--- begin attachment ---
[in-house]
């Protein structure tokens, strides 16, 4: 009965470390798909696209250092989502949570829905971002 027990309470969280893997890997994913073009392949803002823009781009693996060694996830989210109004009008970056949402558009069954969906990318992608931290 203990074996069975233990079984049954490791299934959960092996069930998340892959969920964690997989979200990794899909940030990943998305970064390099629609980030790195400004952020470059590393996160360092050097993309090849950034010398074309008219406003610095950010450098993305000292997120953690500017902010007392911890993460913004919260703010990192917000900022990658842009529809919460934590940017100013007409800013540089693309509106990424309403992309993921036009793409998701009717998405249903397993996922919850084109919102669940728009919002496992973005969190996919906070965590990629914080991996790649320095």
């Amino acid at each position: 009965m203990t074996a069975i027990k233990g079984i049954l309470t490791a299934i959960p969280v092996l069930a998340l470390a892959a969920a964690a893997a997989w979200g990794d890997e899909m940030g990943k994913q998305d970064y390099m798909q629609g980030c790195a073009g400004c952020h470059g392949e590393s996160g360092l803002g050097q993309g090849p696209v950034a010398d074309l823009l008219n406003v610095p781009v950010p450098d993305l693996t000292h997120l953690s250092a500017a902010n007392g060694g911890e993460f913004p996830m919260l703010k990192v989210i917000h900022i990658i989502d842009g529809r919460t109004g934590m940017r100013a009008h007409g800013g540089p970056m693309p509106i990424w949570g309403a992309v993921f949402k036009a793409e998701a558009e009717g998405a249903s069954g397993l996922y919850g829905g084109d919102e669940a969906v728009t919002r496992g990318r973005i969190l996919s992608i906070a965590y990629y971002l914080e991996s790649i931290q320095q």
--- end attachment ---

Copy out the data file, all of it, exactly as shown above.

[in-house]
């Protein structure tokens, strides 16, 4: 009965470390798909696209250092989502949570829905971002 027990309470969280893997890997994913073009392949803002823009781009693996060694996830989210109004009008970056949402558009069954969906990318992608931290 203990074996069975233990079984049954490791299934959960092996069930998340892959969920964690997989979200990794899909940030990943998305970064390099629609980030790195400004952020470059590393996160360092050097993309090849950034010398074309008219406003610095950010450098993305000292997120953690500017902010007392911890993460913004919260703010990192917000900022990658842009529809919460934590940017100013007409800013540089693309509106990424309403992309993921036009793409998701009717998405249903397993996922919850084109919102669940728009919002496992973005969190996919906070965590990629914080991996790649320095």
């Amino acid at each position: 009965m203990t074996a069975i027990k233990g079984i049954l309470t490791a299934i959960p969280v092996l069930a998340l470390a892959a969920a964690a893997a997989w979200g990794d890997e899909m940030g990943k994913q998305d970064y390099m798909q629609g980030c790195a073009g400004c952020h470059g392949e590393s996160g360092l803002g050097q993309g090849p696209v950034a010398d074309l823009l008219n406003v610095p781009v950010p450098d993305l693996t000292h997120l953690s250092a500017a902010n007392g060694g911890e993460f913004p996830m919260l703010k990192v989210i917000h900022i990658i989502d842009g529809r919460t109004g934590m940017r100013a009008h007409g800013g540089p970056m693309p509106i990424w949570g309403a992309v993921f949402k036009a793409e998701a558009e009717g998405a249903s069954g397993l996922y919850g829905g084109d919102e669940a969906v728009t919002r496992g990318r973005i969190l996919s992608i906070a965590y990629y971002l914080e991996s790649i931290q320095q």